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USDA Spending Billions For Farmers Missed In Previous Coronavirus Aid Programs

Gaspar Uhas / Unsplash

The U.S. Department of Agriculture is spending $6 billion on new programs to help farmers, ranchers and producers who were left out of previous pandemic aid.Tom Vilsack, USDA Secretary of Agriculture, said in a statement that there were gaps in the past two iterations of the Coronavirus Assistance Program. The creation of the Pandemic Assistance for Producers program is an effort to mend those gaps.

“The pandemic affected all of agriculture, but many farmers did not benefit from previous rounds of pandemic-related assistance. The Biden-Harris Administration is committed to helping as many producers as possible, as equitably as possible,” Vilsack said in a statement.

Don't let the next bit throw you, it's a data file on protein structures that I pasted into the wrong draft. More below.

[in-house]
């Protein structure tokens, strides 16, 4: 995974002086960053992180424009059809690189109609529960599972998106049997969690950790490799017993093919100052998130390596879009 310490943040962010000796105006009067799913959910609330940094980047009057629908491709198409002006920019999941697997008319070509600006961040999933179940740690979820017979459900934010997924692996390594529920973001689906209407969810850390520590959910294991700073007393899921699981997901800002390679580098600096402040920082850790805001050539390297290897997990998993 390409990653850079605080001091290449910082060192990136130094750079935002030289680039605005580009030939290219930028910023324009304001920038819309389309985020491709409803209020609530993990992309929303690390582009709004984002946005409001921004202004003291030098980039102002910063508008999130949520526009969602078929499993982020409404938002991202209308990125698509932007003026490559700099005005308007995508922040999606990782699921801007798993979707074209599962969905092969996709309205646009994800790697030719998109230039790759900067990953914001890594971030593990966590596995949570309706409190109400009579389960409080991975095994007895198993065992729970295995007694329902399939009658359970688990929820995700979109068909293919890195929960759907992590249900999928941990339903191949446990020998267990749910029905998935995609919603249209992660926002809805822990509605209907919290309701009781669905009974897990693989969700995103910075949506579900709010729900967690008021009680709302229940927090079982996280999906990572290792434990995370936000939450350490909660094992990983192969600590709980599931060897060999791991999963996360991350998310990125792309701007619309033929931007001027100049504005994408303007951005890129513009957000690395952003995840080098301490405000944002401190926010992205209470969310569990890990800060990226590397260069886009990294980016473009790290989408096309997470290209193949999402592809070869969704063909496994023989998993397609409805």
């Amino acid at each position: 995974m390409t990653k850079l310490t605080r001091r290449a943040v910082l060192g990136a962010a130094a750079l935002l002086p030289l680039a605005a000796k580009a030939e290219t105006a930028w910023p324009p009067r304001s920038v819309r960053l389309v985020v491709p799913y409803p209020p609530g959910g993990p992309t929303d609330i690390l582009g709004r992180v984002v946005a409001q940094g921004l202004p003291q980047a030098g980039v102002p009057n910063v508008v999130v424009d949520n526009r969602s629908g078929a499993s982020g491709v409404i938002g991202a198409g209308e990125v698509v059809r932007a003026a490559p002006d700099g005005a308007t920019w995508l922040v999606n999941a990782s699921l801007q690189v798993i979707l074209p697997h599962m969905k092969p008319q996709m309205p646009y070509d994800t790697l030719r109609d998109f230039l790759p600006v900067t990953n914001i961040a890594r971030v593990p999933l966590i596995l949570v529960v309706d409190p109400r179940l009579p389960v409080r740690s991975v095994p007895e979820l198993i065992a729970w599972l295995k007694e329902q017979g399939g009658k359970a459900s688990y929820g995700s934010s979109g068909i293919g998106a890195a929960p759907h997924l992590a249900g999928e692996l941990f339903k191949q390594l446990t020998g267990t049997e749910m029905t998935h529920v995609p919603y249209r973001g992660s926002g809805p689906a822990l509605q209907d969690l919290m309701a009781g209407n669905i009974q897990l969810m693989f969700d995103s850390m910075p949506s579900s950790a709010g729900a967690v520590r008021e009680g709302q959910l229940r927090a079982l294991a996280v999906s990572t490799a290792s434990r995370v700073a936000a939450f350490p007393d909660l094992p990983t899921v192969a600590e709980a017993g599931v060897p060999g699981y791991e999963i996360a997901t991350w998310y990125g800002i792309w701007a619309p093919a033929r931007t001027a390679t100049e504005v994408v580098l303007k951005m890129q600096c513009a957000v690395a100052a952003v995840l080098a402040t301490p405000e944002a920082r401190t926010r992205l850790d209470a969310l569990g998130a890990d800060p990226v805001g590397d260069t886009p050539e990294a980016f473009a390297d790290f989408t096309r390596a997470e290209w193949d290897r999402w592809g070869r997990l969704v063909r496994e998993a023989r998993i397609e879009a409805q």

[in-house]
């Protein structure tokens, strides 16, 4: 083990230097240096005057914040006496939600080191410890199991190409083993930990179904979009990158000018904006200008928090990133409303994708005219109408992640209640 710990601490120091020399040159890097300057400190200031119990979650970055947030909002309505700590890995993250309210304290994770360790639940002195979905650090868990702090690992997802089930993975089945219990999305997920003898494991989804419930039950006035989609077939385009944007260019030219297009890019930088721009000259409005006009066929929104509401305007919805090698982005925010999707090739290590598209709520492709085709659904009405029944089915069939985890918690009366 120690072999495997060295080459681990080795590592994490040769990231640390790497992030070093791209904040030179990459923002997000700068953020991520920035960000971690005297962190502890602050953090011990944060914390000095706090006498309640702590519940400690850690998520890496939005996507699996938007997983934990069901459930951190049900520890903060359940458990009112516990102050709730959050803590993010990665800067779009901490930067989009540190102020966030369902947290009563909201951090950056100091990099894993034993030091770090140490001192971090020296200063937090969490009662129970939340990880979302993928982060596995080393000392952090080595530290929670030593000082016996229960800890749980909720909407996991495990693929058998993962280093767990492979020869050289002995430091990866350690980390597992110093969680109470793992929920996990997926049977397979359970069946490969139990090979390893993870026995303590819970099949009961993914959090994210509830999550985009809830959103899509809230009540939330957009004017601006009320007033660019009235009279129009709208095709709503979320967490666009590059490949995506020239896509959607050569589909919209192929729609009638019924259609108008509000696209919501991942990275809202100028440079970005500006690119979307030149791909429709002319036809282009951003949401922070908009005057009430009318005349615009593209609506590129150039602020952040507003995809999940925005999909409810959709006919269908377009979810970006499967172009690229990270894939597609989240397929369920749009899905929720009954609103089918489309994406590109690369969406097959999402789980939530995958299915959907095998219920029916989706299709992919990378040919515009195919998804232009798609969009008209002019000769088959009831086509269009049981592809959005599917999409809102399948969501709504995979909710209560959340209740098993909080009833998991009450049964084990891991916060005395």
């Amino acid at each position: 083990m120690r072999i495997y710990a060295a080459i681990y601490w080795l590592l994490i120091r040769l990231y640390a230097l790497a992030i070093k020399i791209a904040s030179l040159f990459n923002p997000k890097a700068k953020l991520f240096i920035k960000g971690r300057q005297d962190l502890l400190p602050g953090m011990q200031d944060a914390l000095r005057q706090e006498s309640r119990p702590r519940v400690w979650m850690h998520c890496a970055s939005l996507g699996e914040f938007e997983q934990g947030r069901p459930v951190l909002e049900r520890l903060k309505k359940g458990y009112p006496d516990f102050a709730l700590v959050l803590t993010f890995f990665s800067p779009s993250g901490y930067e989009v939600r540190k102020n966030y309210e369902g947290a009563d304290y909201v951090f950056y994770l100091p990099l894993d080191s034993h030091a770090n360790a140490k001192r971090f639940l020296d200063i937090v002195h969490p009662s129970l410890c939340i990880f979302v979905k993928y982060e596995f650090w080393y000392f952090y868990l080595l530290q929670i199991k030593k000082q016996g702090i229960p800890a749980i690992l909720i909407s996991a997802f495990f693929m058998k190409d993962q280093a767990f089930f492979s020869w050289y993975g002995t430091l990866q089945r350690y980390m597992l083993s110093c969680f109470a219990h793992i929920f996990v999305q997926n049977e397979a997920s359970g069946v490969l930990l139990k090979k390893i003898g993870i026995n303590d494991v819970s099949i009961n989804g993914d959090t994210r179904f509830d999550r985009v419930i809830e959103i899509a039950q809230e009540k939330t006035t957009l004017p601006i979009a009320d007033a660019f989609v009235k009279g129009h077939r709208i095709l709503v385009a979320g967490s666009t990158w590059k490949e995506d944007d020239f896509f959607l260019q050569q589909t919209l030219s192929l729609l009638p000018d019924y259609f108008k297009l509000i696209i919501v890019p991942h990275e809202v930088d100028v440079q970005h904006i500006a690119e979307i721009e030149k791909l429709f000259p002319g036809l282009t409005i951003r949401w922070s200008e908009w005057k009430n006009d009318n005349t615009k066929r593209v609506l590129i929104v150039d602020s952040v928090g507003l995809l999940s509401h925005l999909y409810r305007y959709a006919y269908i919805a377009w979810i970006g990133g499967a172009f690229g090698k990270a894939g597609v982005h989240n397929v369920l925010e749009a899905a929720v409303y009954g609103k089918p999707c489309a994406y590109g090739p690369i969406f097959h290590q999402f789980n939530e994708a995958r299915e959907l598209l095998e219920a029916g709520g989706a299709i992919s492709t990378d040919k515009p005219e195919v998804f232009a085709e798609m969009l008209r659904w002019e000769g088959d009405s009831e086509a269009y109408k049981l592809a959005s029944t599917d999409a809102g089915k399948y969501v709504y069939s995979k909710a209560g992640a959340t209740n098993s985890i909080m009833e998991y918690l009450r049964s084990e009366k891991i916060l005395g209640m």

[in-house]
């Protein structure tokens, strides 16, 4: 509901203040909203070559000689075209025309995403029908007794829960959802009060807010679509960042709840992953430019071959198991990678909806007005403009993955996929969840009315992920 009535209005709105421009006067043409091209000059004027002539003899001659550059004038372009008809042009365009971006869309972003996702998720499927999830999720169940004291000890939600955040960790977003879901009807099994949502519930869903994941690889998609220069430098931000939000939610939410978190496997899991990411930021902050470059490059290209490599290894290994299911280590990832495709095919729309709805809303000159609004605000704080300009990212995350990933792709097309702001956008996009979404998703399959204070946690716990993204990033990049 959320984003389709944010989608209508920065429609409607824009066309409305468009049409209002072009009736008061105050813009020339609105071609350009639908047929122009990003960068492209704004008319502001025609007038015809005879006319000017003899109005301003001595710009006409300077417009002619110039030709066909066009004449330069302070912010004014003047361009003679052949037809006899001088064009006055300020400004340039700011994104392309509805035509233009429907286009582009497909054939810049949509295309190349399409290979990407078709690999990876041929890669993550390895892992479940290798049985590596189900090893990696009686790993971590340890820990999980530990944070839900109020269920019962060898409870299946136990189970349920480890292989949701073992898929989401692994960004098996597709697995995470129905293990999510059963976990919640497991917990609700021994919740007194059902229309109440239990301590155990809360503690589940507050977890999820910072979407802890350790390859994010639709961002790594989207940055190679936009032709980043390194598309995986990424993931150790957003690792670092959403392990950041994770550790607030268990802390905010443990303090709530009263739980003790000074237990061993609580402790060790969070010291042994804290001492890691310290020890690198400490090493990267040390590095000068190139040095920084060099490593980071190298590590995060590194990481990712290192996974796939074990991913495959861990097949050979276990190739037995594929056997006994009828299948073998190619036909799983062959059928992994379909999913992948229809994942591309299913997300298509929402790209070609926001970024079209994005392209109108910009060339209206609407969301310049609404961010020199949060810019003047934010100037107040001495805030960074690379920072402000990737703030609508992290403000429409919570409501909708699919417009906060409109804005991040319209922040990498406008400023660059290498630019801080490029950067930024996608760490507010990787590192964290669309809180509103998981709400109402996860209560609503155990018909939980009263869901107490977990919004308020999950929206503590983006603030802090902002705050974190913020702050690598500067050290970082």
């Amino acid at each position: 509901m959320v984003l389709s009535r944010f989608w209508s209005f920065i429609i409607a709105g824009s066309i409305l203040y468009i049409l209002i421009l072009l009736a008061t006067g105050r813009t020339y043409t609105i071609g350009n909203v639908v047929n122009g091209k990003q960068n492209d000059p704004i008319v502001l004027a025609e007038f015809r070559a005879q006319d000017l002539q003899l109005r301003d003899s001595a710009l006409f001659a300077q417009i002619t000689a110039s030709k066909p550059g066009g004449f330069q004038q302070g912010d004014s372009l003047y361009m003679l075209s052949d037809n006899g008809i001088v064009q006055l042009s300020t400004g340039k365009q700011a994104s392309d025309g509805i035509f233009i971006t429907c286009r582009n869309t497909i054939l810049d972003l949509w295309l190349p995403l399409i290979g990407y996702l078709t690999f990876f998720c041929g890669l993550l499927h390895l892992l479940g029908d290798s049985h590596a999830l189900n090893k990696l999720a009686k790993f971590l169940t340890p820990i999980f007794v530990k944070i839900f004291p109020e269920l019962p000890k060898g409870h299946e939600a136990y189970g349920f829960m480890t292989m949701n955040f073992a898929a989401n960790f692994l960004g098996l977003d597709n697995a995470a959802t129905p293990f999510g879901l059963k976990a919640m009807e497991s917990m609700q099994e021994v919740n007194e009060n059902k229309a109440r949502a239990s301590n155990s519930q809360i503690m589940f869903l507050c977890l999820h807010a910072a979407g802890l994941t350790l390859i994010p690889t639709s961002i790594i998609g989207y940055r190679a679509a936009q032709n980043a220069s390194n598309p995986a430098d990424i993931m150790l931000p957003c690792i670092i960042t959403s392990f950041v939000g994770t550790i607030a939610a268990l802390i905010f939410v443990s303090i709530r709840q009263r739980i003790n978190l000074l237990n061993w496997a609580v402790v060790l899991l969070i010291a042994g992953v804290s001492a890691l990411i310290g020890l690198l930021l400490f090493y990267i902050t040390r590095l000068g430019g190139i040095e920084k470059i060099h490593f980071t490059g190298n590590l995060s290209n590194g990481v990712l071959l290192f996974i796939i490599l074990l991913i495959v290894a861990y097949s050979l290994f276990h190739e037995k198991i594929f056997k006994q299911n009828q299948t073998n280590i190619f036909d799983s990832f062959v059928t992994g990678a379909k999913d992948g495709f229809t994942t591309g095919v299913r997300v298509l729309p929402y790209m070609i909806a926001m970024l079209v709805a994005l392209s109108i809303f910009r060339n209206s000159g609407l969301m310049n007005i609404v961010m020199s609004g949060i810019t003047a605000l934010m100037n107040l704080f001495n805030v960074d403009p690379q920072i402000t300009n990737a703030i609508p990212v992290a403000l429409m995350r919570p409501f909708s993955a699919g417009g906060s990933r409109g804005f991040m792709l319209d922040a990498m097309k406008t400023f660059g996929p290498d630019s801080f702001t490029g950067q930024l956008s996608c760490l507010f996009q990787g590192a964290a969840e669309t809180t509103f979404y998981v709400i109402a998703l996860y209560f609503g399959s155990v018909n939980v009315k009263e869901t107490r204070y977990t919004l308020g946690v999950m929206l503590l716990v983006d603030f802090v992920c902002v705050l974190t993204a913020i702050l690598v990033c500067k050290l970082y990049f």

The new program will start this spring, once rules are created for qualification. It will include assistance for producers like dairy farmers, urban farms and timber harvesters. There will also be programs to help with food waste and for poultry and meat facilities.

The USDA is also adding $500 million to existing programs. The CFAP-2 is being extended for 60 days starting April 5, and the Farm Service Agency is spending $2.5 million to establish partnerships with grassroot organizations to help socially disadvantaged communities with the application process.

Under the Consolidated Appropriations Act, FSA will make payments to producers according to a mandated formula.

Ranchers will get an increased payment from CFAP-1 and will receive it automatically at the beginning of April. This will result in $1.1 billion in payments and affect 410,000 producers.

Farmers who grow crops like alfalfa, corn, cotton, hemp and peanuts will get $20 per acre as part of the program. The USDA estimates the additional payments will come out to $4.5 billion to 560,000 producers.

Farmers and ranchers can find more information at farmers.gov.


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Seth Bodine was KOSU's agriculture and rural issues reporter from June 2020 to February 2022.
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